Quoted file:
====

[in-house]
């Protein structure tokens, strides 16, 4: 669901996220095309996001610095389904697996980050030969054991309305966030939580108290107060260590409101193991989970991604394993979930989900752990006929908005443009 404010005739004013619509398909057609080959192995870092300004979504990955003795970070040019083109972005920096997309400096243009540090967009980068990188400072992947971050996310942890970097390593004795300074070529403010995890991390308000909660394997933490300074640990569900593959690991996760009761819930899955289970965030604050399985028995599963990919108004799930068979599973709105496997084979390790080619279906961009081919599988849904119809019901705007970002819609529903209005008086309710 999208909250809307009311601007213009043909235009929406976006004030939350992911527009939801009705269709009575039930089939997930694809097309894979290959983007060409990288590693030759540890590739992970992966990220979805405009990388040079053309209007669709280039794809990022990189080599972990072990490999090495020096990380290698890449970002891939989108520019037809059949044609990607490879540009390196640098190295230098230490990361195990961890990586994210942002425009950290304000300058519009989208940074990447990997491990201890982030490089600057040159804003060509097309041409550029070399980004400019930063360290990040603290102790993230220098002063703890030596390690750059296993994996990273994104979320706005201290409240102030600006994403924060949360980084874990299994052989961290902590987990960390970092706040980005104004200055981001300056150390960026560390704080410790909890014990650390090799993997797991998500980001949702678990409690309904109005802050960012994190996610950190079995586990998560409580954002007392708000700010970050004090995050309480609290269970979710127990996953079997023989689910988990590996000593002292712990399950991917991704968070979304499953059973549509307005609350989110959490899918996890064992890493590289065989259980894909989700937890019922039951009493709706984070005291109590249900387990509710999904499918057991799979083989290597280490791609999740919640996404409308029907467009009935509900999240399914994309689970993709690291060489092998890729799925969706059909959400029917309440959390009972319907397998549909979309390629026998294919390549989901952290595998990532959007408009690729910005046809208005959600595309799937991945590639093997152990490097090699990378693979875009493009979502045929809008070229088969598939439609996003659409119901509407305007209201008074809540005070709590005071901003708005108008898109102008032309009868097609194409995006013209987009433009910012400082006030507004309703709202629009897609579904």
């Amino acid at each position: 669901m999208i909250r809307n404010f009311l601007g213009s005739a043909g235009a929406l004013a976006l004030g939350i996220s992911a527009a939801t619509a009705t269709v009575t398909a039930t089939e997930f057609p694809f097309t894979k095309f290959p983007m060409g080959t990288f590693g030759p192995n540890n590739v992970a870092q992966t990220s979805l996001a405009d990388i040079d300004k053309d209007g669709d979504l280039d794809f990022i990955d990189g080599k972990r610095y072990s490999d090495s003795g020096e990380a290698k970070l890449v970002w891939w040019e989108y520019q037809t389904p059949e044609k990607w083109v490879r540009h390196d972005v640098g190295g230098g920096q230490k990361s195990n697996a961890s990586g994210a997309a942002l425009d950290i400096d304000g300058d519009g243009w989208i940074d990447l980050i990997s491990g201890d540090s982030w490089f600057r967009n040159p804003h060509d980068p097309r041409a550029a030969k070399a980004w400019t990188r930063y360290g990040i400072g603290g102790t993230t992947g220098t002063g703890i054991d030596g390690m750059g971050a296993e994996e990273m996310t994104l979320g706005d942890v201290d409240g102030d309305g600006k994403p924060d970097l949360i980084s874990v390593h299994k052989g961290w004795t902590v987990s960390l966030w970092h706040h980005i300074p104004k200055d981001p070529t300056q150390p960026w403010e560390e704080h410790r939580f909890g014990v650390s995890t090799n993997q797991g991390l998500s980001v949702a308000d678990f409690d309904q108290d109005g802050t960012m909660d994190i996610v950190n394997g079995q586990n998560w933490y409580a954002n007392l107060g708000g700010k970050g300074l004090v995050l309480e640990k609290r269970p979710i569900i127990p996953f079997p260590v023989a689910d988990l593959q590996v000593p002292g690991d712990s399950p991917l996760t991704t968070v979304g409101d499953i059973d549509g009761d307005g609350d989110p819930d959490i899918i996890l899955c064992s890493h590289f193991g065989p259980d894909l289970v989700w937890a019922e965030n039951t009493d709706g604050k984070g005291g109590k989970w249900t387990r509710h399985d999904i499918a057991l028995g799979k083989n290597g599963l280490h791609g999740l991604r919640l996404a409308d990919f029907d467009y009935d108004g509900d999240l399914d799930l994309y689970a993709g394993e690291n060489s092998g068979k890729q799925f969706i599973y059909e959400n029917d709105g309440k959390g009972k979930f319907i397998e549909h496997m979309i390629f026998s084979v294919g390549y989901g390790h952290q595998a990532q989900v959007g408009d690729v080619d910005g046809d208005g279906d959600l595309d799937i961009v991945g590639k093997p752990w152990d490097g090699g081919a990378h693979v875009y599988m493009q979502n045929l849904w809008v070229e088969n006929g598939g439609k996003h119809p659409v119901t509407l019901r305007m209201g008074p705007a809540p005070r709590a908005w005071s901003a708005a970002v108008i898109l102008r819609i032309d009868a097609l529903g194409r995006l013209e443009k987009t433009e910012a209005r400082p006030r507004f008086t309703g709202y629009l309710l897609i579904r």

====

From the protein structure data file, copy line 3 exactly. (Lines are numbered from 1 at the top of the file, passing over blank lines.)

């Amino acid at each position: 669901m999208i909250r809307n404010f009311l601007g213009s005739a043909g235009a929406l004013a976006l004030g939350i996220s992911a527009a939801t619509a009705t269709v009575t398909a039930t089939e997930f057609p694809f097309t894979k095309f290959p983007m060409g080959t990288f590693g030759p192995n540890n590739v992970a870092q992966t990220s979805l996001a405009d990388i040079d300004k053309d209007g669709d979504l280039d794809f990022i990955d990189g080599k972990r610095y072990s490999d090495s003795g020096e990380a290698k970070l890449v970002w891939w040019e989108y520019q037809t389904p059949e044609k990607w083109v490879r540009h390196d972005v640098g190295g230098g920096q230490k990361s195990n697996a961890s990586g994210a997309a942002l425009d950290i400096d304000g300058d519009g243009w989208i940074d990447l980050i990997s491990g201890d540090s982030w490089f600057r967009n040159p804003h060509d980068p097309r041409a550029a030969k070399a980004w400019t990188r930063y360290g990040i400072g603290g102790t993230t992947g220098t002063g703890i054991d030596g390690m750059g971050a296993e994996e990273m996310t994104l979320g706005d942890v201290d409240g102030d309305g600006k994403p924060d970097l949360i980084s874990v390593h299994k052989g961290w004795t902590v987990s960390l966030w970092h706040h980005i300074p104004k200055d981001p070529t300056q150390p960026w403010e560390e704080h410790r939580f909890g014990v650390s995890t090799n993997q797991g991390l998500s980001v949702a308000d678990f409690d309904q108290d109005g802050t960012m909660d994190i996610v950190n394997g079995q586990n998560w933490y409580a954002n007392l107060g708000g700010k970050g300074l004090v995050l309480e640990k609290r269970p979710i569900i127990p996953f079997p260590v023989a689910d988990l593959q590996v000593p002292g690991d712990s399950p991917l996760t991704t968070v979304g409101d499953i059973d549509g009761d307005g609350d989110p819930d959490i899918i996890l899955c064992s890493h590289f193991g065989p259980d894909l289970v989700w937890a019922e965030n039951t009493d709706g604050k984070g005291g109590k989970w249900t387990r509710h399985d999904i499918a057991l028995g799979k083989n290597g599963l280490h791609g999740l991604r919640l996404a409308d990919f029907d467009y009935d108004g509900d999240l399914d799930l994309y689970a993709g394993e690291n060489s092998g068979k890729q799925f969706i599973y059909e959400n029917d709105g309440k959390g009972k979930f319907i397998e549909h496997m979309i390629f026998s084979v294919g390549y989901g390790h952290q595998a990532q989900v959007g408009d690729v080619d910005g046809d208005g279906d959600l595309d799937i961009v991945g590639k093997p752990w152990d490097g090699g081919a990378h693979v875009y599988m493009q979502n045929l849904w809008v070229e088969n006929g598939g439609k996003h119809p659409v119901t509407l019901r305007m209201g008074p705007a809540p005070r709590a908005w005071s901003a708005a970002v108008i898109l102008r819609i032309d009868a097609l529903g194409r995006l013209e443009k987009t433009e910012a209005r400082p006030r507004f008086t309703g709202y629009l309710l897609i579904r």